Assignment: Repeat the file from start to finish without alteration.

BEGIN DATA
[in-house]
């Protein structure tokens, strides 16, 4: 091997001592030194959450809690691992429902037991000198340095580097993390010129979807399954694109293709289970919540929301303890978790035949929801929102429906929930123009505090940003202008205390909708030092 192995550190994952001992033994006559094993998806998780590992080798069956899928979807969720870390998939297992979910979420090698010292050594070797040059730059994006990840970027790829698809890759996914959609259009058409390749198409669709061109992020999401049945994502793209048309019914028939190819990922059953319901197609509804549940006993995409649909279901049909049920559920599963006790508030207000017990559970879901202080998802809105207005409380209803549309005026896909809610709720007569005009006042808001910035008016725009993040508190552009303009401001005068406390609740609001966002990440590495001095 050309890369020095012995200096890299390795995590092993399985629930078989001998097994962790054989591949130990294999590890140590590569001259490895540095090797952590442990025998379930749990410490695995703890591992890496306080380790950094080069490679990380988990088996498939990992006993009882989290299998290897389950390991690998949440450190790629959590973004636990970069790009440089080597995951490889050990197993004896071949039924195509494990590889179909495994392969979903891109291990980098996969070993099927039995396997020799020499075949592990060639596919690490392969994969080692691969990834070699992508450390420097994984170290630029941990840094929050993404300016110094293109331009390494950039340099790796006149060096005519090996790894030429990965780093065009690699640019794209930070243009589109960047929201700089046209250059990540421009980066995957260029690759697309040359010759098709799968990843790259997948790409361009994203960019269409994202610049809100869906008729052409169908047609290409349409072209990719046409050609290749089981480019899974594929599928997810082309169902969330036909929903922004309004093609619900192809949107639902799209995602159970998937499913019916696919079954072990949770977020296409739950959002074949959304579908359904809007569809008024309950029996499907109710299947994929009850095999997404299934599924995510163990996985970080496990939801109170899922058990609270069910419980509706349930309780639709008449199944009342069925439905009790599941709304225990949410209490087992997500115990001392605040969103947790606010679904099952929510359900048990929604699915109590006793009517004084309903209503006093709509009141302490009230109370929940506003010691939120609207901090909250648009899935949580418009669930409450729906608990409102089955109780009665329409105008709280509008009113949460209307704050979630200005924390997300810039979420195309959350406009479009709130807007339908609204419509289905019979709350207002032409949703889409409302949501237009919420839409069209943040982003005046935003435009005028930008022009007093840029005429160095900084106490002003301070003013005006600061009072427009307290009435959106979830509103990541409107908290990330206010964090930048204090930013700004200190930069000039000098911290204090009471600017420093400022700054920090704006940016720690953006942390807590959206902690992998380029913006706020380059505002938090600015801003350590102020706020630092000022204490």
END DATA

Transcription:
[in-house]
């Protein structure tokens, strides 16, 4: 091997001592030194959450809690691992429902037991000198340095580097993390010129979807399954694109293709289970919540929301303890978790035949929801929102429906929930123009505090940003202008205390909708030092 192995550190994952001992033994006559094993998806998780590992080798069956899928979807969720870390998939297992979910979420090698010292050594070797040059730059994006990840970027790829698809890759996914959609259009058409390749198409669709061109992020999401049945994502793209048309019914028939190819990922059953319901197609509804549940006993995409649909279901049909049920559920599963006790508030207000017990559970879901202080998802809105207005409380209803549309005026896909809610709720007569005009006042808001910035008016725009993040508190552009303009401001005068406390609740609001966002990440590495001095 050309890369020095012995200096890299390795995590092993399985629930078989001998097994962790054989591949130990294999590890140590590569001259490895540095090797952590442990025998379930749990410490695995703890591992890496306080380790950094080069490679990380988990088996498939990992006993009882989290299998290897389950390991690998949440450190790629959590973004636990970069790009440089080597995951490889050990197993004896071949039924195509494990590889179909495994392969979903891109291990980098996969070993099927039995396997020799020499075949592990060639596919690490392969994969080692691969990834070699992508450390420097994984170290630029941990840094929050993404300016110094293109331009390494950039340099790796006149060096005519090996790894030429990965780093065009690699640019794209930070243009589109960047929201700089046209250059990540421009980066995957260029690759697309040359010759098709799968990843790259997948790409361009994203960019269409994202610049809100869906008729052409169908047609290409349409072209990719046409050609290749089981480019899974594929599928997810082309169902969330036909929903922004309004093609619900192809949107639902799209995602159970998937499913019916696919079954072990949770977020296409739950959002074949959304579908359904809007569809008024309950029996499907109710299947994929009850095999997404299934599924995510163990996985970080496990939801109170899922058990609270069910419980509706349930309780639709008449199944009342069925439905009790599941709304225990949410209490087992997500115990001392605040969103947790606010679904099952929510359900048990929604699915109590006793009517004084309903209503006093709509009141302490009230109370929940506003010691939120609207901090909250648009899935949580418009669930409450729906608990409102089955109780009665329409105008709280509008009113949460209307704050979630200005924390997300810039979420195309959350406009479009709130807007339908609204419509289905019979709350207002032409949703889409409302949501237009919420839409069209943040982003005046935003435009005028930008022009007093840029005429160095900084106490002003301070003013005006600061009072427009307290009435959106979830509103990541409107908290990330206010964090930048204090930013700004200190930069000039000098911290204090009471600017420093400022700054920090704006940016720690953006942390807590959206902690992998380029913006706020380059505002938090600015801003350590102020706020630092000022204490």